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Government cuts economic estimate

GDP outlook for 2012 lowered to 3.7%, inflation likely ease to 3.2%

The government slashed its growth forecast for this year and next, backing off from its ambitious growth plan due to weakening consumption and persistent risk stemming from slumps in major economies, the Finance Ministry said Monday.

In a downbeat assessment of Asia’s fourth-largest economy, it said the economy will grow 3.7 percent in 2012, down from its 4.5 percent projection in June. It said inflation next year will ease to 3.2 percent from an estimated average of 4 percent this year as oil prices and farm products become stable.

The announcement follows similar downward revisions at the Bank of Korea and private think tanks, where consensus is now at the high-end of the 3 percent range for next year. Seoul’s forecast for next year is now the same as that of BOK’s, which projects growth to hit 3.7 percent under 3.3 percent inflation. The ministry expects the economy to pull off the 3.8 percent expansion this year.

The ministry said the 0.8 percent cut in 2012 growth outlook reflects “deepening uncertainty from the debt crisis in the euro zone, which will undermine demand for Korean exports and slow growth,” Choi Sang-mok, the director general of the Finance Ministry’s economic policy bureau told reporters prior to the release.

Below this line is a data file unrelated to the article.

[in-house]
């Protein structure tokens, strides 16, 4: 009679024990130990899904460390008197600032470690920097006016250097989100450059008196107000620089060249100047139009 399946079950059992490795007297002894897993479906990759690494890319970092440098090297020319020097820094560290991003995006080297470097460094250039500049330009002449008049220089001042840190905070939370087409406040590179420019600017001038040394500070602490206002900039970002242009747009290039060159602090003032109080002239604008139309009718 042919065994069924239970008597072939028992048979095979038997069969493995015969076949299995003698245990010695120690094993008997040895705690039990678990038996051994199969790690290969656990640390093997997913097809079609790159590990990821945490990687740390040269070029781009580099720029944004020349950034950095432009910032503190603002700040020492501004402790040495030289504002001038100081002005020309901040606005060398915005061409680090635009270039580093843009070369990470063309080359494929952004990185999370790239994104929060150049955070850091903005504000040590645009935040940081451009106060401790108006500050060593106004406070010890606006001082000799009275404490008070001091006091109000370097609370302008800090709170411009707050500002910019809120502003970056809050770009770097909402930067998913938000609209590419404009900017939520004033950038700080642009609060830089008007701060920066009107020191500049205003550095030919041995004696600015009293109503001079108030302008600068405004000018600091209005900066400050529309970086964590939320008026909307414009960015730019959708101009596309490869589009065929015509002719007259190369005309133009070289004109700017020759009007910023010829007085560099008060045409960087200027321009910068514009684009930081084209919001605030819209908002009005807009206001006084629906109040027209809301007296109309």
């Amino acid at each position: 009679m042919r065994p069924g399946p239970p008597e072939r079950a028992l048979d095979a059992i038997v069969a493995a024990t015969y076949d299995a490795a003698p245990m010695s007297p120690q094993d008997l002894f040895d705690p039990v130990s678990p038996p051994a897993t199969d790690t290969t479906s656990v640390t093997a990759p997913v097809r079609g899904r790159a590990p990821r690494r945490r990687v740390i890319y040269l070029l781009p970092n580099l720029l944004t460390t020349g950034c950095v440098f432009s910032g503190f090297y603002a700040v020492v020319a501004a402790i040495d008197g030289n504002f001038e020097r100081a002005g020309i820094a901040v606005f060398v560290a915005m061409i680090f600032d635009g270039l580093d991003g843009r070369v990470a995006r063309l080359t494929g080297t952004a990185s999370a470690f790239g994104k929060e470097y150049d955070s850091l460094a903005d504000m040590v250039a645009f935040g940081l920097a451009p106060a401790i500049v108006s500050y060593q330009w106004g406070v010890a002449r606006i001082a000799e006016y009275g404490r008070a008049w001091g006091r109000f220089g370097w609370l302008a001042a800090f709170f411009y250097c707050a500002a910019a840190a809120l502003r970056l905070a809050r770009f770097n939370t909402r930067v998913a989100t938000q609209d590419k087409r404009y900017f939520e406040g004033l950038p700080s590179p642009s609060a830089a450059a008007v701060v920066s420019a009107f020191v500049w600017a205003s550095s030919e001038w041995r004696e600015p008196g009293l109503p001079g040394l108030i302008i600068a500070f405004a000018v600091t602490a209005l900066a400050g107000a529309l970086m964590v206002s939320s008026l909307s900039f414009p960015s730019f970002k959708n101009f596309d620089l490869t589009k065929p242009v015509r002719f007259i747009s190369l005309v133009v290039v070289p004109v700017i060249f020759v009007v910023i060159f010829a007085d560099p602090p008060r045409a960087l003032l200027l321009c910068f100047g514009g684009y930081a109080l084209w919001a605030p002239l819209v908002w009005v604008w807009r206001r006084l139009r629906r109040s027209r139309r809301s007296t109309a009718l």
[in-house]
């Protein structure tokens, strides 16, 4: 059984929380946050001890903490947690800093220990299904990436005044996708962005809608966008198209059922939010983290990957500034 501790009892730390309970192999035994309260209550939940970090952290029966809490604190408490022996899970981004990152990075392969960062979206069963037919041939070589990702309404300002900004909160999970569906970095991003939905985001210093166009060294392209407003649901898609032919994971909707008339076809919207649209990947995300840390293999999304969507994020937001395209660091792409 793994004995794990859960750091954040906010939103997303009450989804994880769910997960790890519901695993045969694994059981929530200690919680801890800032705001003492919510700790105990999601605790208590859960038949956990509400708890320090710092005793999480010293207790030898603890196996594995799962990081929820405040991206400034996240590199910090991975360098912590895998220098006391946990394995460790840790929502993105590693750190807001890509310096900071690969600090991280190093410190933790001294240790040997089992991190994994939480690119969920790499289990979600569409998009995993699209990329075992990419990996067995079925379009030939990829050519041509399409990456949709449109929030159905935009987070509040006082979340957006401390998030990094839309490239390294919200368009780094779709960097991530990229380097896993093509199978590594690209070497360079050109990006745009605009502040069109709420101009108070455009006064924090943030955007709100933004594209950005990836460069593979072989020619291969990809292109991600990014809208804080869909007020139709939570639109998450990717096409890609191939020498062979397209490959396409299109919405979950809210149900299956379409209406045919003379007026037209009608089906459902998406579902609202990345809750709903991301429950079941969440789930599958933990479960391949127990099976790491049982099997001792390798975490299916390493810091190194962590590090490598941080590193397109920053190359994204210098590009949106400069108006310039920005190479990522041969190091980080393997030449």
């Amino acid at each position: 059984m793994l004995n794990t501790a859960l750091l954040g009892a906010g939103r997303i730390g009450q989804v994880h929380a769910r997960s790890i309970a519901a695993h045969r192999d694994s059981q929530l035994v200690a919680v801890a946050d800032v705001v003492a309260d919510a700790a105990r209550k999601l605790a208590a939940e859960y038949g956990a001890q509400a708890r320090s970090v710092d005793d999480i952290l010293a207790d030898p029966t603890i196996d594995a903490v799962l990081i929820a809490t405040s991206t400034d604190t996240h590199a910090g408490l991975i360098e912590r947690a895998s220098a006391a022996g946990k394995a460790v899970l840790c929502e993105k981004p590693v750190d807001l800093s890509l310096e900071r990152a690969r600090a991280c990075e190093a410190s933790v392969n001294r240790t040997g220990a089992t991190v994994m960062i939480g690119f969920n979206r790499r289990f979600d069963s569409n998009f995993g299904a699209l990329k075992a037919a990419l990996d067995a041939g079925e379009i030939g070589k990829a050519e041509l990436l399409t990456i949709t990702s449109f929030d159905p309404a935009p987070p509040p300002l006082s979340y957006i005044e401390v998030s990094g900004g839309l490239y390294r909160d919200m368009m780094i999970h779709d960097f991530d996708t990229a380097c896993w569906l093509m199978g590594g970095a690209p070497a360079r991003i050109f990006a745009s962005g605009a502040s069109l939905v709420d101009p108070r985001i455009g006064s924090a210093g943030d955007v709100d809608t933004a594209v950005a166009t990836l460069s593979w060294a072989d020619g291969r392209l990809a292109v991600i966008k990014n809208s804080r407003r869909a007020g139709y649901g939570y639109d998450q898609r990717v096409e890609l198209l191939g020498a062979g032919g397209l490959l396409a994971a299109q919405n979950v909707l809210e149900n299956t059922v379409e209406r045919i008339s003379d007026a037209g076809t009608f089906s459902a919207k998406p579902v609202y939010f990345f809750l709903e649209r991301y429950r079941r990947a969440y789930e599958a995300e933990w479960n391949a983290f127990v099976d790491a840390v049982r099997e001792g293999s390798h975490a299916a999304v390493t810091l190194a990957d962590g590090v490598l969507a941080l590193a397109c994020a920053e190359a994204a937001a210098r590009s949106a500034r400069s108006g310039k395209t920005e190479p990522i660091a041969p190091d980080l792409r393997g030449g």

“Although we won’t put a number to it, we expect growth to accelerate in the second half of next year.”

Asked whether the slowing momentum would cause problems for Seoul’s plans to achieve fiscal balance by 2013, he said no, saying “the tax department plans to secure enough revenue with its efforts to reduce tax exemption programs.”

Seoul had initially estimated growth for this year to slow to 5 percent in the beginning of this year but lowered its outlook to 4.5 percent, and further to 3.8 percent.

The current account surplus is expected to narrow to $16 billion in 2012 from $25 billion estimated for this year, with export growth slowing to 7.4 percent due to slowing demand from abroad. The number of jobs created will fall from 280,000 from 400,000 this year.

The ministry turned rosy when describing overall private consumption, with a 3.1 percent forecast for next year, saying “the country’s real purchasing power will improve with continued job recovery and easing prices.” Facility investment is forecast to moderate with a 3.3 percent expansion next year due to worsening corporate sentiment. The housing market is expected to continue its struggle, with construction investment expected to increase by a marginal 2.9 percent.

The Korean economy pulled off an eight-year high 6.2 percent expansion in 2010, posting one of the highest rebounds from the financial recession thanks to public stimulus and resilient exports under record-low borrowing costs.

By Cynthia J. Kim